The second part is in the enforcement. I have been stopped by FRSC officials, the Nigerian police (operating illegal checkpoints) and Vehicle Inspection Officers (who have no business checking my drivers license) and each time, they have tried to book me for driving with an expired license. It took me insisting on the fact that I had played my part as a citizen, many times rather loudly, for the agents of government to back down. Of course, I would end up wasting hours in many of these instances. And God help me when they left the license matter to check other things and I was found wanting. They typically went out of their way to make sure I suffered.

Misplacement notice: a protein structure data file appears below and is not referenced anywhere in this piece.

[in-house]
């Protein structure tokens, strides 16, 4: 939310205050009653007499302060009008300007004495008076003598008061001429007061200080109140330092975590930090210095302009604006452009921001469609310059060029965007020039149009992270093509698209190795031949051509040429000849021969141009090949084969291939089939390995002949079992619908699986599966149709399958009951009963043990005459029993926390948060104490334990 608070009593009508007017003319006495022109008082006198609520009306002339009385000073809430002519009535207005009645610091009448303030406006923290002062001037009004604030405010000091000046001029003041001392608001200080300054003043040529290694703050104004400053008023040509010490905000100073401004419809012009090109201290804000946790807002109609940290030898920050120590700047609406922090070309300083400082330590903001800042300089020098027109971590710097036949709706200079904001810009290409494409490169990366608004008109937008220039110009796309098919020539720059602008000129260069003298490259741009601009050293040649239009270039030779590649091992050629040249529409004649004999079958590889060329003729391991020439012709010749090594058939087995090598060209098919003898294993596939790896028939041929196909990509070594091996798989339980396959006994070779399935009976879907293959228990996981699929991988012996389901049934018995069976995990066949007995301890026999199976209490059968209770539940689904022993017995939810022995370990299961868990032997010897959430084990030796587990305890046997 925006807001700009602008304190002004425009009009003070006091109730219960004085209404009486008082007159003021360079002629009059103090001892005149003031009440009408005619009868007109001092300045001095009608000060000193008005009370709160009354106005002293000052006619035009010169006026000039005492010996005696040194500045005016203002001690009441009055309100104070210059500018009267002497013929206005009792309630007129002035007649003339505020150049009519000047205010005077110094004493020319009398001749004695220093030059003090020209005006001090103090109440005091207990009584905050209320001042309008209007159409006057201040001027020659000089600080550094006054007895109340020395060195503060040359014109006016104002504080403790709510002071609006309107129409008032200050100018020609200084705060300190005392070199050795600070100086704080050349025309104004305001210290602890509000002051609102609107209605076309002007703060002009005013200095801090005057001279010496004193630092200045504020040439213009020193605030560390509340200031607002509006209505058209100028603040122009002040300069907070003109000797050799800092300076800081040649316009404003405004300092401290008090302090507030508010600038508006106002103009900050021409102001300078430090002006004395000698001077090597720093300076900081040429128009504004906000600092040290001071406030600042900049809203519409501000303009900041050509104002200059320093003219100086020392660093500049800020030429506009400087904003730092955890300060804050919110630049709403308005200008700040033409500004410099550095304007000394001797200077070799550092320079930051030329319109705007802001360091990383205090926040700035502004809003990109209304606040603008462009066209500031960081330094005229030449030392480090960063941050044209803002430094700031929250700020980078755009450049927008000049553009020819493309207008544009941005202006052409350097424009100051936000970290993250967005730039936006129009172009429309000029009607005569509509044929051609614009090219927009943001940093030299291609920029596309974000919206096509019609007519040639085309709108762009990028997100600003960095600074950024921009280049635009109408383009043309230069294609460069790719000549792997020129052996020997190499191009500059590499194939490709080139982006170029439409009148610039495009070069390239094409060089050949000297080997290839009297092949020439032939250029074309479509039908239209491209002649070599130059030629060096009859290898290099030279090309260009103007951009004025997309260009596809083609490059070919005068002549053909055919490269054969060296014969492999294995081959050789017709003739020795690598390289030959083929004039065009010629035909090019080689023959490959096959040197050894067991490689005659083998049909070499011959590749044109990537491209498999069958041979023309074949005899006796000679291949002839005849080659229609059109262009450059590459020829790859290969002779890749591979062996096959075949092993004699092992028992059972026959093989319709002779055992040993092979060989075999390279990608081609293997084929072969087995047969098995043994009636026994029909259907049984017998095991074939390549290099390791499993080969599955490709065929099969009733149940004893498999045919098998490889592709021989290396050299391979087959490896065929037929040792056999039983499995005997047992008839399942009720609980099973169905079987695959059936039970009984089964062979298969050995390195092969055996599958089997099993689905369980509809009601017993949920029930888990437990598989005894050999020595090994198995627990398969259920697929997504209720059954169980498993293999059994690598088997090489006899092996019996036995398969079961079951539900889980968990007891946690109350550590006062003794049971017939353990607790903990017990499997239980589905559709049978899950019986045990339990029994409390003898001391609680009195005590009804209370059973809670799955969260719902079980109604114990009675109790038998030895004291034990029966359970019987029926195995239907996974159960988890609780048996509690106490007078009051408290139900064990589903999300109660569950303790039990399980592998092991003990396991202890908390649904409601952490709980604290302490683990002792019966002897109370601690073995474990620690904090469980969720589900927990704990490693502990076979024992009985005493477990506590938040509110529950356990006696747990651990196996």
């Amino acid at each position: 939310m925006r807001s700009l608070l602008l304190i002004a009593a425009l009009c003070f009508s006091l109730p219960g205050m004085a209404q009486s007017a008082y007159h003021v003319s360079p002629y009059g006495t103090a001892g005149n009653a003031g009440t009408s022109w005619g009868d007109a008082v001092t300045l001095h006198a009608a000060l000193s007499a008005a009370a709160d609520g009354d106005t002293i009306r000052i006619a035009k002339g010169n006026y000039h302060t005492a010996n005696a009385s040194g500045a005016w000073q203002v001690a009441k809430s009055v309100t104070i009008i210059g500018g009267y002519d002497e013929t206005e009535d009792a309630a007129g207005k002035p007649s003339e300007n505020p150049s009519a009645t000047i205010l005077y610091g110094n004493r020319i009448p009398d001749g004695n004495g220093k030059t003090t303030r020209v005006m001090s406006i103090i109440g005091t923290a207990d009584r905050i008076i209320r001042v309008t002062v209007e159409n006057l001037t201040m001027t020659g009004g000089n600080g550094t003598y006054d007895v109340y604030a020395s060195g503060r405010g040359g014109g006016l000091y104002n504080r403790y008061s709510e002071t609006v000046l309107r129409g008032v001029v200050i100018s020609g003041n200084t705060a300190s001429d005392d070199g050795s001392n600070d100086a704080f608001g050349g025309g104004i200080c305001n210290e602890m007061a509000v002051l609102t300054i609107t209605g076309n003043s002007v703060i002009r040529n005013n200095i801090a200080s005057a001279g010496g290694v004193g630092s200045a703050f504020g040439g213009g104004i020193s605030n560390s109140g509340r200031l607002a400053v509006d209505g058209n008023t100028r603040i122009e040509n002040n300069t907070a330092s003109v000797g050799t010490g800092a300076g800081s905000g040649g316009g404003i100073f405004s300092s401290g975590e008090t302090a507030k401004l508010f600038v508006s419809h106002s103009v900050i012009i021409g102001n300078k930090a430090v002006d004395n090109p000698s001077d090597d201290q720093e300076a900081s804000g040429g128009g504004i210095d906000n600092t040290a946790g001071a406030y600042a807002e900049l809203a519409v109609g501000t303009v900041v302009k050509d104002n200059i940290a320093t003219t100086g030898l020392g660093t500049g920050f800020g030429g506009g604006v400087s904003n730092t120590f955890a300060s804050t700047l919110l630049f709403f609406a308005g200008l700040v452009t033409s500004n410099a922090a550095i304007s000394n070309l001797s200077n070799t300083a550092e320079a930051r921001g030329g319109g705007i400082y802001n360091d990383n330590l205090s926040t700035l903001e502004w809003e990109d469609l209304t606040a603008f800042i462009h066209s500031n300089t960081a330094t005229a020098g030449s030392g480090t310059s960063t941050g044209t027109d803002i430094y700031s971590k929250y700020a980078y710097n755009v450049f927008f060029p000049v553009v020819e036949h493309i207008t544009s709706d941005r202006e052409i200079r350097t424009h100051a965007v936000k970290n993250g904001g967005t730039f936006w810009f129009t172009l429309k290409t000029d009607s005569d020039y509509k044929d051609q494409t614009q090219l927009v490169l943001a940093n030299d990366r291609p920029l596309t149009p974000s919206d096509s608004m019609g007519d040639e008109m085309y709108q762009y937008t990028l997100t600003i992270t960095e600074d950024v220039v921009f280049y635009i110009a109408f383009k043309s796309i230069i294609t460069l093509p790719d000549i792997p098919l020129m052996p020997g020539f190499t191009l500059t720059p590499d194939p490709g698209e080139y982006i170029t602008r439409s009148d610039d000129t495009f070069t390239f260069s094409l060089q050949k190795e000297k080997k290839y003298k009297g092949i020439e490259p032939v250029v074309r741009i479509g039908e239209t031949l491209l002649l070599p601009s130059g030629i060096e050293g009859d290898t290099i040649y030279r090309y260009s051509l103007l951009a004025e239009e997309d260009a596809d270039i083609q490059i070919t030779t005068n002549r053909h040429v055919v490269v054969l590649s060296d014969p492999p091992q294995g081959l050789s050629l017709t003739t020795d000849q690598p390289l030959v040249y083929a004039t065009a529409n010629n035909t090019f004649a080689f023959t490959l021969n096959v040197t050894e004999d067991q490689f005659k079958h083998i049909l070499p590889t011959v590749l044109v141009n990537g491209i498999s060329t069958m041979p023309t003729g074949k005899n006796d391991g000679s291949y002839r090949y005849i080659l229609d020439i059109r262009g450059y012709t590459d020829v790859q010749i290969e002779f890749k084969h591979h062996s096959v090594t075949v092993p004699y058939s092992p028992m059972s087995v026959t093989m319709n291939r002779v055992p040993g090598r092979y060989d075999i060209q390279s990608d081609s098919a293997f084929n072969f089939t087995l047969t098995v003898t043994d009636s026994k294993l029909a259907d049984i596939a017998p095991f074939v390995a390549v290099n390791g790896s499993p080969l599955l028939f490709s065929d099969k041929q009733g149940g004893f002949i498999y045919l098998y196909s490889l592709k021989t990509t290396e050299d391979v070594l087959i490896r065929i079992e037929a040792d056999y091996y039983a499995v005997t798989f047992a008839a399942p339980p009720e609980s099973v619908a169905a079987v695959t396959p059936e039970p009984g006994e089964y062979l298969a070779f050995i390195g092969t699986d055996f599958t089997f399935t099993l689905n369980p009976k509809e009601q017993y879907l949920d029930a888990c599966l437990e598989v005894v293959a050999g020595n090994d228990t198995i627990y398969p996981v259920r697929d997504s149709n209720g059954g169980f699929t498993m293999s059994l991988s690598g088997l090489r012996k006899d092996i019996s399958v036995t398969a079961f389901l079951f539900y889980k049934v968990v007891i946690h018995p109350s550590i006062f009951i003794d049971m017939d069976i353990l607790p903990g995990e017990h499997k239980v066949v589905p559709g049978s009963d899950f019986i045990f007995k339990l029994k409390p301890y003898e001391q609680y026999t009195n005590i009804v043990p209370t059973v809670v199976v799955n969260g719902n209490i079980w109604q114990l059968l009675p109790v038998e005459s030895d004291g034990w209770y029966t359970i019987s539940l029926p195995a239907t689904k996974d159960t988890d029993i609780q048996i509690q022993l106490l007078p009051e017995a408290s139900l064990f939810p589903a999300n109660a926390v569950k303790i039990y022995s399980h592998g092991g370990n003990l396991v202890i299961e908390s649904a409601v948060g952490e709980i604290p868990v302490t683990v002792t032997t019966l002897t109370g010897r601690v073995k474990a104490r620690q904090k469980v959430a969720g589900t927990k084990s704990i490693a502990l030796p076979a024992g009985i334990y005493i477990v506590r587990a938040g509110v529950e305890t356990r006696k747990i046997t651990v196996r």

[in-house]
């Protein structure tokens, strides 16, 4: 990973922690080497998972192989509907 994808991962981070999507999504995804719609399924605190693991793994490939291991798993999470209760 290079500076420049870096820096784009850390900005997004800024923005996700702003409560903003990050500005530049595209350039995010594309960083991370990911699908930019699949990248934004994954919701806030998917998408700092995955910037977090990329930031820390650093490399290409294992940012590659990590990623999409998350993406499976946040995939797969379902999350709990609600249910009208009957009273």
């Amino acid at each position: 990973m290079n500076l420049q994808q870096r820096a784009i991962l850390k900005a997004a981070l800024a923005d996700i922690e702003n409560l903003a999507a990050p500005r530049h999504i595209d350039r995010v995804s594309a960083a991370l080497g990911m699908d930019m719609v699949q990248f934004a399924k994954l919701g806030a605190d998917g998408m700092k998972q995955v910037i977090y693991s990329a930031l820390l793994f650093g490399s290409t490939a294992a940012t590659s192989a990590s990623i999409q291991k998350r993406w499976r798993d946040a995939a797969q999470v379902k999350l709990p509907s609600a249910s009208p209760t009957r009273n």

And that brings me to the third part of the matter. Why does the government insist on making compliance with fines for offences such a cumbersome and punishing on the citizens? In spite of complaining about a desire to grow internally generated revenue, government makes it incredibly hard for citizens to pay up. For honest mistakes for example, citizens are treated like criminals. Two instances will suffice to illustrate this. Recently, the guy that washes my car forgot to put my fire extinguisher back in the car after washing. As these things go, it was the day FRSC officials decided to pull me over and check my car. I make it a point of duty to ensure my car documents are complete. It always seems that the agents are disappointed when they go through my car documents and see there is nothing to hold me on. So here I was, sitting smugly in my car as the FRSC agent went through my documents. And then he asked me to open the booth so he could check the C-caution and fire extinguisher. No problems, I thought and jumped down to go and “show him”. You need to have seen the smile on his face when I couldn’t find the fire extinguisher.